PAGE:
Tuesday, March 8, 2016

Book Review: Landfall by Ellen Urbani

You ever read a book at the wrong time? And you just know that if you'd read it at another time, you'd have liked it better? Sadly, that happened to me with this book. I had to read it for book club. And as I mentioned a few months back, I've been trying to avoid a reading slump. It's improving, but I am still mostly avoiding depressing books as those have been tough for me lately. And this book is about Hurricane Katrina. And a fatal car accident. And a nameless girl who is killed while another is orphaned. Not really cheery topics. But I love Ellen Urbani and I wanted to love the book! I should have waited for summer. I prefer my depressing reads in bright sunlight by the pool, so they don't get me down (and I prefer happy, light "summer beach reads" in winter when I could otherwise get depressed in the dark and cold.)

Rosy and her mother are in New Orleans's Lower Ninth Ward when Katrina hits. A friend nearby has a brick house where they think they can wait out the storm but as we all now know, that was a terrible idea. Rose and her mother see the news about Katrina and, several days later, are driving to make a donation for the hurricane victims when their lives cross with Rosy's in a devastating way. Rose then sets out on a quest for the truth and for the past which takes her across three states and she uncovers a story neither she nor Rosy had ever expected.

The descriptions of the hurricane and the flood itself were very visceral. They felt completely real in a horrible and immersive way. You really felt like you were there. But those parts were also, naturally, harder to read as it was such a wretched situation and so fraught with danger. Also Rosy's mother is bipolar and the stories about her again made me uncomfortable and sad. At first I didn't like Rose as much as she didn't have as much going on and therefore didn't come alive the way Rosy did. But as the book went on and the action shifted to being mostly from Rose's perspective, you got to see her also become a three-dimensional young woman, struggling with a difficult situation. The dual-perspectives worked very well as did the non-matching timeframes in a way I wouldn't have expected to work.

I had some minor issues with a few details that didn't feel correct for me, and I guessed the big twist pretty early on. If I hadn't had the issues with it being too depressing, this book would have benefited from a straight-read-through (or nearly so). Instead, I read it in small bits over nearly a week, which did not improve matters. It kept me distanced from the characters and therefore more critical and not as emotionally involved. But I really think that was due to where I was in my head when I was reading it, not the fault of the book itself. I don't want it to sound like I didn't enjoy it, because I did. But it was the wrong book at the wrong time for me, sadly.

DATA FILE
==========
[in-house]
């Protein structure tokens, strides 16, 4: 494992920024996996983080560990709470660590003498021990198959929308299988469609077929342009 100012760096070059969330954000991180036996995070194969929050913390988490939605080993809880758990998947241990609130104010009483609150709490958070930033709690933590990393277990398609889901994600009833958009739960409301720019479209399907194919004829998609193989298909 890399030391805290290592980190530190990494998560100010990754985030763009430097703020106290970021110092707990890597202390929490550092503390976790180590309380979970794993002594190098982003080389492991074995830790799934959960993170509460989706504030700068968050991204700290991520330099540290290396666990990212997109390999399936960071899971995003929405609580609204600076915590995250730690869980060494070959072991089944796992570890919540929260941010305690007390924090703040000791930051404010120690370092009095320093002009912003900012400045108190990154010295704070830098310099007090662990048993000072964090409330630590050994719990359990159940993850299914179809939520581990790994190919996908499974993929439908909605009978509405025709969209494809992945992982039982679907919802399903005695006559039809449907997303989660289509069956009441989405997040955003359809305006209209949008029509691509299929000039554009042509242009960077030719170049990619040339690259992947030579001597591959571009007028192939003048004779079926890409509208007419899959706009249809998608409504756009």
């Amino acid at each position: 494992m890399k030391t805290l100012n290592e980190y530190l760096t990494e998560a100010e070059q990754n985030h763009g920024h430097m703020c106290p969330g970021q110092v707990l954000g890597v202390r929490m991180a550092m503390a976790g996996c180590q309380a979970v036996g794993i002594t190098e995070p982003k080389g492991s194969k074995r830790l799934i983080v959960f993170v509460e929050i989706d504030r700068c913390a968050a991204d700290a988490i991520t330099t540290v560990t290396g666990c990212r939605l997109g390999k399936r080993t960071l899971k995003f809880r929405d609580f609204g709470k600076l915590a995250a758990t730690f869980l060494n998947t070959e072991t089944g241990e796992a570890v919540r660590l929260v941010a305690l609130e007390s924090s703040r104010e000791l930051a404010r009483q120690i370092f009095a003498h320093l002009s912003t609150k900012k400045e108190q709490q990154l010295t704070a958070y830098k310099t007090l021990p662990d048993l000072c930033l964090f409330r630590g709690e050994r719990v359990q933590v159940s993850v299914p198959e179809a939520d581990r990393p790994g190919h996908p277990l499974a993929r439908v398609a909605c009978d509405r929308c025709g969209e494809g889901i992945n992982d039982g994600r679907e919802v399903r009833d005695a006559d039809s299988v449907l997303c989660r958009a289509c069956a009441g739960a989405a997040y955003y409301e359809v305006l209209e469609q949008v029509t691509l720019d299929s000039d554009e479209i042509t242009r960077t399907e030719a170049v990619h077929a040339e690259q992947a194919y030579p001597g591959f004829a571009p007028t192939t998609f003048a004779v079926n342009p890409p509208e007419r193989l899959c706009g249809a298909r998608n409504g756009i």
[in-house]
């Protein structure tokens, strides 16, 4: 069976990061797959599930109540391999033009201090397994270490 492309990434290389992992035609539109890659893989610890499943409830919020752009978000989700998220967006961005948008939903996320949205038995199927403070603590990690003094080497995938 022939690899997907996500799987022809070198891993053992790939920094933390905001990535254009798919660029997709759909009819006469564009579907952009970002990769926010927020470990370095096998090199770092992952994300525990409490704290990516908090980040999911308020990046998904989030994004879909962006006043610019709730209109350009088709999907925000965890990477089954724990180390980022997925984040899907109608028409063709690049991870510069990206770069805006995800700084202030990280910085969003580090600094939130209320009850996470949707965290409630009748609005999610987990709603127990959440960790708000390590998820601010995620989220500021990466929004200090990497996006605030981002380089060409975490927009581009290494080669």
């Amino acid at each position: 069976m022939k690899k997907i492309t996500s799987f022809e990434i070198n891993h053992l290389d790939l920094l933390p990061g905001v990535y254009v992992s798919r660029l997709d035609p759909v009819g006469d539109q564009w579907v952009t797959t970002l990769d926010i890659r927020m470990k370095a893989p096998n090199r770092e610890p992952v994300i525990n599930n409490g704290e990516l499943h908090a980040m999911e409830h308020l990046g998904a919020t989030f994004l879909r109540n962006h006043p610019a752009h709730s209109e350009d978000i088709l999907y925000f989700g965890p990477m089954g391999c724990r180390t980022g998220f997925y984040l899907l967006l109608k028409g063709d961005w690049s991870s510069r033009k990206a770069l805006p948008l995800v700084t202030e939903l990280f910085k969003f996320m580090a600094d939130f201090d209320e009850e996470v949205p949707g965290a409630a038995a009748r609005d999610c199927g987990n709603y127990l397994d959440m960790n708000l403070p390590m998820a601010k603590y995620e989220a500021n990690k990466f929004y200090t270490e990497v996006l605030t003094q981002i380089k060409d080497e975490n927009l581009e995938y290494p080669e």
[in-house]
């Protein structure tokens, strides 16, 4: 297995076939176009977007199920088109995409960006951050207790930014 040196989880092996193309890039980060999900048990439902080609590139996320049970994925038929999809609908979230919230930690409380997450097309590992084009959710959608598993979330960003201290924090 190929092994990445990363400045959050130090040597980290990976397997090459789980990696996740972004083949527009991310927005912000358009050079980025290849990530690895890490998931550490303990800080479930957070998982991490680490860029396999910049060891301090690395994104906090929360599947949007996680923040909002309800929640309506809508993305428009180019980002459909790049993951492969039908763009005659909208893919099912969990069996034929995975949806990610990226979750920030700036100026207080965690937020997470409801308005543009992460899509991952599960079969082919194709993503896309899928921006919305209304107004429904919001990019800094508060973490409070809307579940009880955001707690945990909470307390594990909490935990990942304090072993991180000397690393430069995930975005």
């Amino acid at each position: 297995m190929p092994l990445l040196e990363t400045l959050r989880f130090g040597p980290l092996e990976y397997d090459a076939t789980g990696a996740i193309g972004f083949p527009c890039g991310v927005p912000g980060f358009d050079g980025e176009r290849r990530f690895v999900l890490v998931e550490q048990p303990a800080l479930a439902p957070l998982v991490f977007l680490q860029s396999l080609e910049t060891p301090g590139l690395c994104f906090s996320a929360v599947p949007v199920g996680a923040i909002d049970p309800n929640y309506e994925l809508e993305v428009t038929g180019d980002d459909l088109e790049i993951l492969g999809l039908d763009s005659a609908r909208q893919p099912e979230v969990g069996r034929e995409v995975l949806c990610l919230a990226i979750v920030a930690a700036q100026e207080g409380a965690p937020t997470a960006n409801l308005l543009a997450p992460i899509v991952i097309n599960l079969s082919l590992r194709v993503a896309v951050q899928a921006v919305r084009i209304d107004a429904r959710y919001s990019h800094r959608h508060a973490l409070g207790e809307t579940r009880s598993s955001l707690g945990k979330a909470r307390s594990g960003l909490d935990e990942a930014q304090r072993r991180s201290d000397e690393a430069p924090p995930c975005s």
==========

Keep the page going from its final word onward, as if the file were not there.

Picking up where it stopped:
I bought this book at Park Road Books.

1 comment:

Unknown said...

I so empathize with your situation: the Oregon winters are so gloomy and tough for me, and I absolutely have to schedule my reading material to counterbalance the gray and cold and wet which would otherwise threaten to seep too deep into my soul at this time of year. I'm sorry you wound up having to read Landfall for your book club at a moment when you'd surely have been better served by someone like David Sedaris, for you're correct that there's no way a book about the aftermath of a hurricane -- particularly one that turned into the greatest environmental disaster in US history -- can come across as anything other than weighty.

Nonetheless, I appreciate you sticking with it and reviewing it so insightful and with such a healthy dose of honesty. Not all books can be right for all readers at every given moment. I just bought The Bucolic Plague: How Two Manhattanites Became Gentlemen Farmers by Josh Kilmer-Purcell in the hopes of lightening my mood in anticipation of spring, and am enjoying it thus far. As for your summer "I can handle depressing if my feet are in a pool" reading, I highly suggest Rene Denfeld's The Enchanted. Set on death row, it could easily be entirely depressing, but instead has threads of hope running throughout. I found it magical, if heavy.

Thanks again for giving Landfall a chance, Carin. And so you know: I love you back!